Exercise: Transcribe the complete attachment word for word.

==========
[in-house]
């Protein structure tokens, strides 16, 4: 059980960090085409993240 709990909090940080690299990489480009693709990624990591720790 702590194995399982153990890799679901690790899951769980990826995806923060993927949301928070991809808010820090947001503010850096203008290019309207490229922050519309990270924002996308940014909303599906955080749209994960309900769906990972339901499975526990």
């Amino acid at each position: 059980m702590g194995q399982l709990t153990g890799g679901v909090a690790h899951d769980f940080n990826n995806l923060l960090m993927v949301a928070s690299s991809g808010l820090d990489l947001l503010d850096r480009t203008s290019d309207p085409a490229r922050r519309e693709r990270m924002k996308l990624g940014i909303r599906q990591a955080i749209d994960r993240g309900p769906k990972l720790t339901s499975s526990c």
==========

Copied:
[in-house]
């Protein structure tokens, strides 16, 4: 059980960090085409993240 709990909090940080690299990489480009693709990624990591720790 702590194995399982153990890799679901690790899951769980990826995806923060993927949301928070991809808010820090947001503010850096203008290019309207490229922050519309990270924002996308940014909303599906955080749209994960309900769906990972339901499975526990």
């Amino acid at each position: 059980m702590g194995q399982l709990t153990g890799g679901v909090a690790h899951d769980f940080n990826n995806l923060l960090m993927v949301a928070s690299s991809g808010l820090d990489l947001l503010d850096r480009t203008s290019d309207p085409a490229r922050r519309e693709r990270m924002k996308l990624g940014i909303r599906q990591a955080i749209d994960r993240g309900p769906k990972l720790t339901s499975s526990c």